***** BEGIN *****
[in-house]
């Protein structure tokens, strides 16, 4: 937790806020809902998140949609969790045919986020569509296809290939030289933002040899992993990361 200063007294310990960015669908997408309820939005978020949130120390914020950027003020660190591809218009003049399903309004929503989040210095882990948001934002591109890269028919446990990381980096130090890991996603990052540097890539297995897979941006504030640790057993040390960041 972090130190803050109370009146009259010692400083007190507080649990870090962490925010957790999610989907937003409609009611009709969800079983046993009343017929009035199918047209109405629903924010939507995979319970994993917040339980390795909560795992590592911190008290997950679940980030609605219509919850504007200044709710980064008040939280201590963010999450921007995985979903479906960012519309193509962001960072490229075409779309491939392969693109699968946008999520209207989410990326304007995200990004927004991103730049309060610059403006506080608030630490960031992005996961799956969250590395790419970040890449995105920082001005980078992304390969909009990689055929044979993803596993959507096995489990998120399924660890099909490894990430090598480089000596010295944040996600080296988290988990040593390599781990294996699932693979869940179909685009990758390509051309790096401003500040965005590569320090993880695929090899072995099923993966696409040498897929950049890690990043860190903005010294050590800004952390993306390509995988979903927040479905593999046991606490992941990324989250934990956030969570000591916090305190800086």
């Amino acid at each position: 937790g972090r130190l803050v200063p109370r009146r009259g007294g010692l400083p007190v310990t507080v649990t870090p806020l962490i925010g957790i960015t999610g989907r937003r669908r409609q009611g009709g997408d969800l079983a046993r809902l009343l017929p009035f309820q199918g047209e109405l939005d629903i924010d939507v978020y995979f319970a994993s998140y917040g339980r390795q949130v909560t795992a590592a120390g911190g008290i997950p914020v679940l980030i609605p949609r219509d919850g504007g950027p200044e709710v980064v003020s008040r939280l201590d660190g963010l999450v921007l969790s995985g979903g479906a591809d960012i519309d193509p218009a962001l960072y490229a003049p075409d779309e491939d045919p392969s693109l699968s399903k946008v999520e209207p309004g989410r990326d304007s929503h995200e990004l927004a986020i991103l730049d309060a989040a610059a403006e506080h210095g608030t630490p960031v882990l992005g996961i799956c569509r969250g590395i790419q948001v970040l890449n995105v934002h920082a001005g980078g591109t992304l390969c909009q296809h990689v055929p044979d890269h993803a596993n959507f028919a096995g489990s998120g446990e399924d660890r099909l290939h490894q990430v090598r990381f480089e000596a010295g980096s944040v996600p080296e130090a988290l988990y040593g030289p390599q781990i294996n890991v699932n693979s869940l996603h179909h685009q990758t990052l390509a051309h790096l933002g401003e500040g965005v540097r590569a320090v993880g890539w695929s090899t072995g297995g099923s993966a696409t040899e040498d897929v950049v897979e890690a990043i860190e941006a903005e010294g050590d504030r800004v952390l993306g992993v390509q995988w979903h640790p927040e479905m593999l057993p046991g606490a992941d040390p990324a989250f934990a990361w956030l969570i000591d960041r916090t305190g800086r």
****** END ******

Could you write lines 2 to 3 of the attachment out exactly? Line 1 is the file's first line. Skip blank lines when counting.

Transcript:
């Protein structure tokens, strides 16, 4: 937790806020809902998140949609969790045919986020569509296809290939030289933002040899992993990361 200063007294310990960015669908997408309820939005978020949130120390914020950027003020660190591809218009003049399903309004929503989040210095882990948001934002591109890269028919446990990381980096130090890991996603990052540097890539297995897979941006504030640790057993040390960041 972090130190803050109370009146009259010692400083007190507080649990870090962490925010957790999610989907937003409609009611009709969800079983046993009343017929009035199918047209109405629903924010939507995979319970994993917040339980390795909560795992590592911190008290997950679940980030609605219509919850504007200044709710980064008040939280201590963010999450921007995985979903479906960012519309193509962001960072490229075409779309491939392969693109699968946008999520209207989410990326304007995200990004927004991103730049309060610059403006506080608030630490960031992005996961799956969250590395790419970040890449995105920082001005980078992304390969909009990689055929044979993803596993959507096995489990998120399924660890099909490894990430090598480089000596010295944040996600080296988290988990040593390599781990294996699932693979869940179909685009990758390509051309790096401003500040965005590569320090993880695929090899072995099923993966696409040498897929950049890690990043860190903005010294050590800004952390993306390509995988979903927040479905593999046991606490992941990324989250934990956030969570000591916090305190800086």
């Amino acid at each position: 937790g972090r130190l803050v200063p109370r009146r009259g007294g010692l400083p007190v310990t507080v649990t870090p806020l962490i925010g957790i960015t999610g989907r937003r669908r409609q009611g009709g997408d969800l079983a046993r809902l009343l017929p009035f309820q199918g047209e109405l939005d629903i924010d939507v978020y995979f319970a994993s998140y917040g339980r390795q949130v909560t795992a590592a120390g911190g008290i997950p914020v679940l980030i609605p949609r219509d919850g504007g950027p200044e709710v980064v003020s008040r939280l201590d660190g963010l999450v921007l969790s995985g979903g479906a591809d960012i519309d193509p218009a962001l960072y490229a003049p075409d779309e491939d045919p392969s693109l699968s399903k946008v999520e209207p309004g989410r990326d304007s929503h995200e990004l927004a986020i991103l730049d309060a989040a610059a403006e506080h210095g608030t630490p960031v882990l992005g996961i799956c569509r969250g590395i790419q948001v970040l890449n995105v934002h920082a001005g980078g591109t992304l390969c909009q296809h990689v055929p044979d890269h993803a596993n959507f028919a096995g489990s998120g446990e399924d660890r099909l290939h490894q990430v090598r990381f480089e000596a010295g980096s944040v996600p080296e130090a988290l988990y040593g030289p390599q781990i294996n890991v699932n693979s869940l996603h179909h685009q990758t990052l390509a051309h790096l933002g401003e500040g965005v540097r590569a320090v993880g890539w695929s090899t072995g297995g099923s993966a696409t040899e040498d897929v950049v897979e890690a990043i860190e941006a903005e010294g050590d504030r800004v952390l993306g992993v390509q995988w979903h640790p927040e479905m593999l057993p046991g606490a992941d040390p990324a989250f934990a990361w956030l969570i000591d960041r916090t305190g800086r």